Northern Ireland Water has apologised for a chemical leak which killed some 2000 fish in a Newcastle river.
It is understood that the leak came from a nearby NI Water treatment plant on Saturday.
In a statement NI Water said the pollution was due to an accidental discharge of polyelectrolyte, which is used in the sludge thickening process, from Annsborough Waste Water Treatment Works.
“We are very disappointed and extremely sorry this incident has happened,” NI Water said.
“The cause of the discharge was identified and immediately fixed on Saturday evening and there is no further risk to the river. The immediate focus now is on working with NIEA and local anglers to assess the impact and the needs of the river in terms of re-stocking the fish.”
Ed Kilgore, a committee member of Shimna Angling Club, told the BBC that local clubs had been “robbed of this season’s fishing” and that even with restocking the health of the river could be affected “for the next three years”.
The Assembly’s Agriculture Committee Chairwoman Linda Dillon expressed concern and disappointment.
“The Annsborough River is an important tributary for local anglers and this latest incident could have very damaging long term effects for fishing in the area as well as the future health of the river and the surrounding natural environment as a whole,” she said.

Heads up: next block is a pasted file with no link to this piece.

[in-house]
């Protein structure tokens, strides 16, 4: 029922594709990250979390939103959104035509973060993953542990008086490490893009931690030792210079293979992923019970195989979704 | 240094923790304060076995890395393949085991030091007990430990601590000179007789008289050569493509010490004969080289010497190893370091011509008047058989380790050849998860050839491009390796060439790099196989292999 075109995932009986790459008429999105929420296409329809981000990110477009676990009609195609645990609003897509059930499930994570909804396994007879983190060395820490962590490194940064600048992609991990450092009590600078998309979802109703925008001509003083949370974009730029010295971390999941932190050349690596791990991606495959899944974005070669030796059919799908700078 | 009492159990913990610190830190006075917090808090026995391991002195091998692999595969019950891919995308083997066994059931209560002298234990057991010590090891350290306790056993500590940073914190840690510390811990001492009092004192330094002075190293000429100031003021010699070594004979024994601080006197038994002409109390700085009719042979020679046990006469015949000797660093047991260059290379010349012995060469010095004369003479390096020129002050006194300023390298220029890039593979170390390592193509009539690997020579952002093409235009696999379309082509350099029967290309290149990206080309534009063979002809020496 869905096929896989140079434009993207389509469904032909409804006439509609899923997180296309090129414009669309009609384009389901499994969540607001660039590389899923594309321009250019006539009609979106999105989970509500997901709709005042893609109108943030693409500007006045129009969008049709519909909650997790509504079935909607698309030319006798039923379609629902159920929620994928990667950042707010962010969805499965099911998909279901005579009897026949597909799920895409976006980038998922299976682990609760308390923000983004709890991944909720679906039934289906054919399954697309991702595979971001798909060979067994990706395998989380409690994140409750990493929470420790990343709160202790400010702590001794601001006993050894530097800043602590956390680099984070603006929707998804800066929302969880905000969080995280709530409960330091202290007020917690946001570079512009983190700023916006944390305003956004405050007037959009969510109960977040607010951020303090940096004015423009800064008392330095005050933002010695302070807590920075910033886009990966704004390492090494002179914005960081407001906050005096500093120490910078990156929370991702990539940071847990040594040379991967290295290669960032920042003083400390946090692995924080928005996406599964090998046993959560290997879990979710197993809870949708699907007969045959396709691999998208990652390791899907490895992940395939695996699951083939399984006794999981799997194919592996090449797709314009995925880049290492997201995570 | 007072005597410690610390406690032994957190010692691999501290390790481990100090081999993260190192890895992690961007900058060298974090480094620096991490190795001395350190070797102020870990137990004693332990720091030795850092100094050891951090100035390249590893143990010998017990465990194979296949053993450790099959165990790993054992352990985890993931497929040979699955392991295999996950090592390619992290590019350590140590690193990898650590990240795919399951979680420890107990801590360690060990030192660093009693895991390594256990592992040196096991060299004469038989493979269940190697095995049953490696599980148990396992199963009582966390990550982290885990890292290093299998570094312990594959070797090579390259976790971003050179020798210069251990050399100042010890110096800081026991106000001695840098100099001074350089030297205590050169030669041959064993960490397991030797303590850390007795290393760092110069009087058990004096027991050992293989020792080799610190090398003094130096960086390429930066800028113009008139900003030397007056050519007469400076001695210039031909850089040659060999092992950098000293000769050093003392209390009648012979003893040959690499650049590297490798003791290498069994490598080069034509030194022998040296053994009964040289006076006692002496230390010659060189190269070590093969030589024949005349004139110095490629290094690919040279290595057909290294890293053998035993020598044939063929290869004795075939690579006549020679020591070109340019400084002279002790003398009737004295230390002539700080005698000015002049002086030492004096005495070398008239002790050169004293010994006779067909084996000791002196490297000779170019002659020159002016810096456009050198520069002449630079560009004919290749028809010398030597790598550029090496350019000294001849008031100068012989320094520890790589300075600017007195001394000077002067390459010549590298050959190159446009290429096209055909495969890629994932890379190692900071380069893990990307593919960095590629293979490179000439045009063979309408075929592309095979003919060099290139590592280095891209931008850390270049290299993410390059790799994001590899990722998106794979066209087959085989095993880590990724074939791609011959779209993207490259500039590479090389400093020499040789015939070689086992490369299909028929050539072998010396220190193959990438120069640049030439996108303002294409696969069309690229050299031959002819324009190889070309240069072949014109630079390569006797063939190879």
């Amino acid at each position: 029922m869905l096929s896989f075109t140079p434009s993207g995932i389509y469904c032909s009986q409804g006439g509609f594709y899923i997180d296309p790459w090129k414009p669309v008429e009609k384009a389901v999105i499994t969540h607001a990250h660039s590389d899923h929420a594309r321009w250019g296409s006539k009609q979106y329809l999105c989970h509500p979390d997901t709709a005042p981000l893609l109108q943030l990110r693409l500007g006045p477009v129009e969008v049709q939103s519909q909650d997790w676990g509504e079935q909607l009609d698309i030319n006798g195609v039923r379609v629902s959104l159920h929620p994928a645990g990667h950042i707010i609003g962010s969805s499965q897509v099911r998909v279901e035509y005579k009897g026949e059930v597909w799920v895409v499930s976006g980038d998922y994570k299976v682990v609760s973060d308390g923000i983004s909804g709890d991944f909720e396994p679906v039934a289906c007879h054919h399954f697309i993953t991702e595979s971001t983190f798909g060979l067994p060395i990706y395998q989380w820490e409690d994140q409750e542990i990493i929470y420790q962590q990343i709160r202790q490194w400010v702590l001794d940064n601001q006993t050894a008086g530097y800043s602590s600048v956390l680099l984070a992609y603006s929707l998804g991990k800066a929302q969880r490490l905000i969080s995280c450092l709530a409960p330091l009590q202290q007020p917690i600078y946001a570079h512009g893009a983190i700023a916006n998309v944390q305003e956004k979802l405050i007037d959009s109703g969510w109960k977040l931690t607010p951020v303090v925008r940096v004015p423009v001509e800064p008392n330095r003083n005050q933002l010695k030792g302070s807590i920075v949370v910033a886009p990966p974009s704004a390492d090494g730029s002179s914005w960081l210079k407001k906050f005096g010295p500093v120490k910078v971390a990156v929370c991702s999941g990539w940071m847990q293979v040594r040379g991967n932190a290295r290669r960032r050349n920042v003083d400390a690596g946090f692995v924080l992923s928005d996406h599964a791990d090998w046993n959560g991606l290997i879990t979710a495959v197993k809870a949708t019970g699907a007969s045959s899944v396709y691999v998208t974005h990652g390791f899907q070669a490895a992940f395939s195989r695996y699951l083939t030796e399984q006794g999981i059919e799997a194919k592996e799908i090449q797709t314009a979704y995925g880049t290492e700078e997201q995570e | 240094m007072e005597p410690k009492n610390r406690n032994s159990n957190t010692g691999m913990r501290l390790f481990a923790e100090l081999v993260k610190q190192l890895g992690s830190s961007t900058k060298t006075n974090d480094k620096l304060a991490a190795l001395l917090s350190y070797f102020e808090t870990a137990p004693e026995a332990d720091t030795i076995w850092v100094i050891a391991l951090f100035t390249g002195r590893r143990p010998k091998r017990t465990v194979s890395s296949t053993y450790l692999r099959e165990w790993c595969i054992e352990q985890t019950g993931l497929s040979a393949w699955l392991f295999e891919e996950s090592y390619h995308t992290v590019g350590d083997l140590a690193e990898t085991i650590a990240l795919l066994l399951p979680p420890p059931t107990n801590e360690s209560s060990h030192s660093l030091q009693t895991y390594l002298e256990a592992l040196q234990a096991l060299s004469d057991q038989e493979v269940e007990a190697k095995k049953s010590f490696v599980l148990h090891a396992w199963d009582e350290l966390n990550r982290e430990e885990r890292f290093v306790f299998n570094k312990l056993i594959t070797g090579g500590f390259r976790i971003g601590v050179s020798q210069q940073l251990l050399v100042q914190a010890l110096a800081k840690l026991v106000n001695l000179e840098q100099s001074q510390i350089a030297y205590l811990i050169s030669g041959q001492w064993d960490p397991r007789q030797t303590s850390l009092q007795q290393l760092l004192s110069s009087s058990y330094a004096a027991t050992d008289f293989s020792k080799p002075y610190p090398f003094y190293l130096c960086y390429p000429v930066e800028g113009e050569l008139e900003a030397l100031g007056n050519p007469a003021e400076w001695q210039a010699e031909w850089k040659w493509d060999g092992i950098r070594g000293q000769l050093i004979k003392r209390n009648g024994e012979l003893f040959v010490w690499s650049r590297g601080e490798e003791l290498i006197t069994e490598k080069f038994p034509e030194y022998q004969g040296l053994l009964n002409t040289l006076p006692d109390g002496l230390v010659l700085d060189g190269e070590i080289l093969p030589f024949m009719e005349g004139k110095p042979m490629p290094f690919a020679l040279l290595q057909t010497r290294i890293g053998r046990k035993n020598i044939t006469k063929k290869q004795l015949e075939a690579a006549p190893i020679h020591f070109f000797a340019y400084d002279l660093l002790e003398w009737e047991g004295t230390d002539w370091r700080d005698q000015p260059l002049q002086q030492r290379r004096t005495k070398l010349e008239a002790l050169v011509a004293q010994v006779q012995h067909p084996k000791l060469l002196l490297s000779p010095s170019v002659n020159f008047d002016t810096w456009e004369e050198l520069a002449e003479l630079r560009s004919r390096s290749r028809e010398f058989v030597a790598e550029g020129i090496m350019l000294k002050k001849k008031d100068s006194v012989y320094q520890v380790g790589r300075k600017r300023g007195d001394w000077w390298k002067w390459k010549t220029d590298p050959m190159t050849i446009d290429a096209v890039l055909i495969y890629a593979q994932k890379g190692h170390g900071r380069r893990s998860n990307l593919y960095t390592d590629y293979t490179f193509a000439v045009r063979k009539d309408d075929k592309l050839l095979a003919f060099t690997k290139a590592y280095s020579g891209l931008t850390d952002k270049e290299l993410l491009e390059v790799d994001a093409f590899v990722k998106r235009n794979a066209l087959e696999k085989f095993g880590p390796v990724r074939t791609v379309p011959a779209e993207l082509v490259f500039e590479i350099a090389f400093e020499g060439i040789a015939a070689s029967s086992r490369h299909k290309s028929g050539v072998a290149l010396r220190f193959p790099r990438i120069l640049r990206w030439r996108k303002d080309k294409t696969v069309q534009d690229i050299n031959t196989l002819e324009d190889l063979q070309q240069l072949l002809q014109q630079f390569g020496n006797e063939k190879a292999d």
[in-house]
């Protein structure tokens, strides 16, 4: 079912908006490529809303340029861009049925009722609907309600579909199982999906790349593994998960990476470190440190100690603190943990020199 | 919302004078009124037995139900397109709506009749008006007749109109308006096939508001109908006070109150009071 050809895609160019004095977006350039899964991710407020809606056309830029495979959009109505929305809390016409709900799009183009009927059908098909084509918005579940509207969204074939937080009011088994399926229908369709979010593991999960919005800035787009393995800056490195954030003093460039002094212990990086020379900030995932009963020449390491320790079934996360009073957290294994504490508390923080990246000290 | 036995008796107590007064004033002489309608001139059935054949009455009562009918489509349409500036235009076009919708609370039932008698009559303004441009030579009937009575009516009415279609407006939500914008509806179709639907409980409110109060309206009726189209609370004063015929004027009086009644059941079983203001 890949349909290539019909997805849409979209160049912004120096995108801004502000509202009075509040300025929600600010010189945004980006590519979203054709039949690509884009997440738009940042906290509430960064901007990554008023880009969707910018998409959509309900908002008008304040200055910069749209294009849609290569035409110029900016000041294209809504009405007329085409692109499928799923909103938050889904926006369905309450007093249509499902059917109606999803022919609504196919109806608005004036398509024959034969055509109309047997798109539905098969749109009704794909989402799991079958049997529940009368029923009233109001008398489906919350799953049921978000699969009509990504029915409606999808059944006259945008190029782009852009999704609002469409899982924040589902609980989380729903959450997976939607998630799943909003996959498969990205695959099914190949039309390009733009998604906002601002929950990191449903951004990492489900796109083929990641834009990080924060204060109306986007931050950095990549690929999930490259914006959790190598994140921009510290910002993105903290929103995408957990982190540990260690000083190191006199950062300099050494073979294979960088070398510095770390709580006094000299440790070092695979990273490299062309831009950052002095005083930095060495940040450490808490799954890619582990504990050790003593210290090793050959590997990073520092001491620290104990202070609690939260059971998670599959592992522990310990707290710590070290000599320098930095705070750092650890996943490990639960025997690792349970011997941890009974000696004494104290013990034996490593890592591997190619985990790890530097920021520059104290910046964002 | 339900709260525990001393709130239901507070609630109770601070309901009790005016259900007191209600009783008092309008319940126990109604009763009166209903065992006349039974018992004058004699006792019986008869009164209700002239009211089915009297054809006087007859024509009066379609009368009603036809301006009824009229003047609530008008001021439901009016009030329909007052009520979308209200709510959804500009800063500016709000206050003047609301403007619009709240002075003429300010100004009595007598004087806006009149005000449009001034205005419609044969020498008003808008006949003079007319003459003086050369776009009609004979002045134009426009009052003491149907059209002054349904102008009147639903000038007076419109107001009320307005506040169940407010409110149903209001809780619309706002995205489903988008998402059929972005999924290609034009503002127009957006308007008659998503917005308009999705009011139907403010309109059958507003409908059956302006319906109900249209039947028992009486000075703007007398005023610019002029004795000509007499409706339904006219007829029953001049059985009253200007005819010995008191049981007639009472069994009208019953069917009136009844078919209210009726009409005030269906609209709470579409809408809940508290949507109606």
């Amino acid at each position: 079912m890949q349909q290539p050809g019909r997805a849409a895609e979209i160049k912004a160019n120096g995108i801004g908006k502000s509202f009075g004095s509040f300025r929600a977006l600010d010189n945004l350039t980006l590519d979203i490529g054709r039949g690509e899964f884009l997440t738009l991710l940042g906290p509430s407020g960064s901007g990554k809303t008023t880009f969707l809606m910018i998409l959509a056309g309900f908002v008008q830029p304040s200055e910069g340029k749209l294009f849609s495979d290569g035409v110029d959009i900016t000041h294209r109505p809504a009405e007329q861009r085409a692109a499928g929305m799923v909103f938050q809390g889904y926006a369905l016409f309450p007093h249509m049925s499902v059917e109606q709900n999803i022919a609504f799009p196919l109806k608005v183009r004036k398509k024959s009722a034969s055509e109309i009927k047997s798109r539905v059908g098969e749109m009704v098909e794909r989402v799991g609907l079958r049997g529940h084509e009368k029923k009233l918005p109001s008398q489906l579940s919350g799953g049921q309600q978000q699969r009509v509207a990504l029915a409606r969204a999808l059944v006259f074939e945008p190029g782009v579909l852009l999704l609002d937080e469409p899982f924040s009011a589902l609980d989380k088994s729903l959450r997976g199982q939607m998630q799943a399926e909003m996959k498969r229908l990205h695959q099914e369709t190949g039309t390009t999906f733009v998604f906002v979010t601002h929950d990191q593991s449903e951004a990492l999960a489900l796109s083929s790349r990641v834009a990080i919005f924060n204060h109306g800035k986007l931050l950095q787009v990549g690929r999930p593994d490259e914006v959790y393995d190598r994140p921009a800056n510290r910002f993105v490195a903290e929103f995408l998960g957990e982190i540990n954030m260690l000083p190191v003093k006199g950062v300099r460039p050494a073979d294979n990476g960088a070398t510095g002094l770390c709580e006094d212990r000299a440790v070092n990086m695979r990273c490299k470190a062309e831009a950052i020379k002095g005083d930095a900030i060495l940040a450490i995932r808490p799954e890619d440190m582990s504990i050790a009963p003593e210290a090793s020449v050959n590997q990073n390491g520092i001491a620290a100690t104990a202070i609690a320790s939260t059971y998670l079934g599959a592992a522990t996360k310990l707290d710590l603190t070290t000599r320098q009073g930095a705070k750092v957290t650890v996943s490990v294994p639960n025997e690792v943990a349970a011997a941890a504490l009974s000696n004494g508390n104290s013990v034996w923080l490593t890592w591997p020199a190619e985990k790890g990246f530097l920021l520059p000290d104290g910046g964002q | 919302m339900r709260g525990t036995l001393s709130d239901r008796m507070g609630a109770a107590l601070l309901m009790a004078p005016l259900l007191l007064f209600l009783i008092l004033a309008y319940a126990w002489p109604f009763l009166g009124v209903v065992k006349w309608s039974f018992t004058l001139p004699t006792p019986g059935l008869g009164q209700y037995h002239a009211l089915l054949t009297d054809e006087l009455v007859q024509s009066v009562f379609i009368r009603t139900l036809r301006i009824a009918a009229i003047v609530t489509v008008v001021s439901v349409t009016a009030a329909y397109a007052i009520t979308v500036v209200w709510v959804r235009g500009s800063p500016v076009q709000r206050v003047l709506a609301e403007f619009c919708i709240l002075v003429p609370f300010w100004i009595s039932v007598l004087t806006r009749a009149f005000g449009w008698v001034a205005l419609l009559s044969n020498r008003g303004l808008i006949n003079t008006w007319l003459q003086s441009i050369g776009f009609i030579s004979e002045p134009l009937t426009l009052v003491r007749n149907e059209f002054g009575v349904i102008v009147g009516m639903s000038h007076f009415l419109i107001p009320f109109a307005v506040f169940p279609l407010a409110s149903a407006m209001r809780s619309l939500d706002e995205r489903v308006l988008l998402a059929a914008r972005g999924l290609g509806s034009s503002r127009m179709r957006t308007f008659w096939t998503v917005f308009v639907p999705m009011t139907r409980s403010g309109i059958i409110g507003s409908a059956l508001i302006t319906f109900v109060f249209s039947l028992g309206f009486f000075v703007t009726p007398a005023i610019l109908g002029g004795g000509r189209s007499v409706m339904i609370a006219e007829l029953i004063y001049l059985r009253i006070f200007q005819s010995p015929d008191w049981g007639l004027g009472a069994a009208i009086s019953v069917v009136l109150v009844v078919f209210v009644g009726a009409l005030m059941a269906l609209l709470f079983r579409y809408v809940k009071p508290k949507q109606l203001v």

“While we welcome the fact that NI Water has taken responsibility and acted quickly to halt the discharge into the river and to initiate the clean-up operation; it is crucial that the necessary remedial measures and regular checks are put in place to ensure that similar incidents do not occur in the future.”
South Down MP Margaret Ritchie said she was “dismayed” by the news. NI Water needs to carry out a proper investigation and carry out immediate works to repair the problems, she said.
It must also publish a delayed report on Dundrum water treatment works, she said.